As with past events, customers, agents and press members made up the assembled crowds during the 3-day event. In addition, 11 outside companies including machine tool builders, workholding manufacturers and accessory vendors participated with technology demonstrations on the factory floor.
For me, the technical presentations are a highlight of my visit to the company. They are done in English, which is very helpful for me, of course. As your traveling proxy, I plan to publish articles in coming issues of Production Machining so you, too, can learn some of the new things coming out of this company.
Some of the topics we will cover include high feed-rate machining, ultra-hard cutting materials, broaching on CNC machines and a discussion of indexible insert manufacturing using injection molding techniques. In the mean time, please click here to visit the company website for more information.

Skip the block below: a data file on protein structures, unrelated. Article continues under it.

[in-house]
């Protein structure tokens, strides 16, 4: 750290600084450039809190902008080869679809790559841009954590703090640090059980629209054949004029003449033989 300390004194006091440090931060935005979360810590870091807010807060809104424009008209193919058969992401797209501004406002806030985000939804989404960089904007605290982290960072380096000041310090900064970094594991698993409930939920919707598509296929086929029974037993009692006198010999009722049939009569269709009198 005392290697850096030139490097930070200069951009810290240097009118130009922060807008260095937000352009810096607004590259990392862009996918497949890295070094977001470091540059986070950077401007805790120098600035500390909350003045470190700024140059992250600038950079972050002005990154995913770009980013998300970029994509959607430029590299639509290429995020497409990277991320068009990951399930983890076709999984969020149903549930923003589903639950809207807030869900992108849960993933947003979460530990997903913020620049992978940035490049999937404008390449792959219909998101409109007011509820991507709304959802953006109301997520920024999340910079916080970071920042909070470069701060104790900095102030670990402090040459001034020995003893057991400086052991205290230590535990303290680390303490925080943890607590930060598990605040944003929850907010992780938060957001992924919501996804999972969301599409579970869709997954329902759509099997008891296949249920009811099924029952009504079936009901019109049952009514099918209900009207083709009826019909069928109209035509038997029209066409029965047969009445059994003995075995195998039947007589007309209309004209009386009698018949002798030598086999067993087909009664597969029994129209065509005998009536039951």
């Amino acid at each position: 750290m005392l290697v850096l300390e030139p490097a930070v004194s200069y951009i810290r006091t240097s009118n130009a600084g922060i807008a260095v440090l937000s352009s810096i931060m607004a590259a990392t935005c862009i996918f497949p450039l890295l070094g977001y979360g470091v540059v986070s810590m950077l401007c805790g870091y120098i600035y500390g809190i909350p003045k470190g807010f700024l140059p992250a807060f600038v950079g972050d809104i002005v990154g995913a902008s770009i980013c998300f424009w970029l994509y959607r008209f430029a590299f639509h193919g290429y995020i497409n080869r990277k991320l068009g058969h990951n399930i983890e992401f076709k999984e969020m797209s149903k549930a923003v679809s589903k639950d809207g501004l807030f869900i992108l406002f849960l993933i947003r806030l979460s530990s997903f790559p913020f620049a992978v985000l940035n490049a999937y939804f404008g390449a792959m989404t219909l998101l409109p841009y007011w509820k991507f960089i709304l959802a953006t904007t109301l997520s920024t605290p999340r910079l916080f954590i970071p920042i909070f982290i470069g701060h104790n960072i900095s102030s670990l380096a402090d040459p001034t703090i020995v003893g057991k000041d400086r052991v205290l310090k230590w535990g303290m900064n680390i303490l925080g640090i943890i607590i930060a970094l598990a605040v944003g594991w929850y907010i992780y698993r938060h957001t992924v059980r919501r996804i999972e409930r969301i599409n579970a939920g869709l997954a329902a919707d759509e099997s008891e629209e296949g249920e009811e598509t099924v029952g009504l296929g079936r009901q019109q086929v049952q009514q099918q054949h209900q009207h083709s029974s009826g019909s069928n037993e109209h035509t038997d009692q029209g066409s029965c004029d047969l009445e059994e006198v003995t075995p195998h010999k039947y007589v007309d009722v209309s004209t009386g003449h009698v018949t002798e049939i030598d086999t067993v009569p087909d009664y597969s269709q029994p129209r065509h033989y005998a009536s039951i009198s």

Displays of cutting tools were located throughout the manufacturing facility which was open to visitors from around the world.
In addition to the Horn products 11 suppliers, including Tornos, participated in the event with demonstrations on the shop floor.
Gibbs' postprocessors support a large variety of multitasking machines.
Gibbs and Associates, developer of GibbsCAM software for programming CNC machine tools, recently delivered its 1,250th postprocessor in support of a large variety of multitasking machines (MTMs) from nearly 70 manufacturers. Each postprocessor is uniquely developed and configured for a specific combination of MTM, machine options and control.